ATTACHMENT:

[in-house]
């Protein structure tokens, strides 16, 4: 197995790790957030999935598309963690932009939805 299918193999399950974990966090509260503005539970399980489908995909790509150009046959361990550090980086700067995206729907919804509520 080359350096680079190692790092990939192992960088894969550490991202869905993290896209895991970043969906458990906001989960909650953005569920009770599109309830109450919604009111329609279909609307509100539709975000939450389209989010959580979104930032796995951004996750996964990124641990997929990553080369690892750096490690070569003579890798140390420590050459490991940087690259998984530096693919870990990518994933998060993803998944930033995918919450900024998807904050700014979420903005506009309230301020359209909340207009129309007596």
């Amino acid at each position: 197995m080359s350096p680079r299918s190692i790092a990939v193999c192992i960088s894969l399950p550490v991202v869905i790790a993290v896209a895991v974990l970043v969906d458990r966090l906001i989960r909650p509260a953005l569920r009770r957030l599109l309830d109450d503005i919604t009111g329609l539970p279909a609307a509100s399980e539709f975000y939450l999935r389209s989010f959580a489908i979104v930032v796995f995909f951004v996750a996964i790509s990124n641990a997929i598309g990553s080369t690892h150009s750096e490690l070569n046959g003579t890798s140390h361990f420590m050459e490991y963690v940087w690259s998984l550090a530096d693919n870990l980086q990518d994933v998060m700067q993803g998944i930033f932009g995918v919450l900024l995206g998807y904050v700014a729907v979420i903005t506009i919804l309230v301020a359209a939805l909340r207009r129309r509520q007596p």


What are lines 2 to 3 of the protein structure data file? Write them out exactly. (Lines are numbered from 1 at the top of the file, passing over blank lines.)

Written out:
């Protein structure tokens, strides 16, 4: 197995790790957030999935598309963690932009939805 299918193999399950974990966090509260503005539970399980489908995909790509150009046959361990550090980086700067995206729907919804509520 080359350096680079190692790092990939192992960088894969550490991202869905993290896209895991970043969906458990906001989960909650953005569920009770599109309830109450919604009111329609279909609307509100539709975000939450389209989010959580979104930032796995951004996750996964990124641990997929990553080369690892750096490690070569003579890798140390420590050459490991940087690259998984530096693919870990990518994933998060993803998944930033995918919450900024998807904050700014979420903005506009309230301020359209909340207009129309007596």
């Amino acid at each position: 197995m080359s350096p680079r299918s190692i790092a990939v193999c192992i960088s894969l399950p550490v991202v869905i790790a993290v896209a895991v974990l970043v969906d458990r966090l906001i989960r909650p509260a953005l569920r009770r957030l599109l309830d109450d503005i919604t009111g329609l539970p279909a609307a509100s399980e539709f975000y939450l999935r389209s989010f959580a489908i979104v930032v796995f995909f951004v996750a996964i790509s990124n641990a997929i598309g990553s080369t690892h150009s750096e490690l070569n046959g003579t890798s140390h361990f420590m050459e490991y963690v940087w690259s998984l550090a530096d693919n870990l980086q990518d994933v998060m700067q993803g998944i930033f932009g995918v919450l900024l995206g998807y904050v700014a729907v979420i903005t506009i919804l309230v301020a359209a939805l909340r207009r129309r509520q007596p």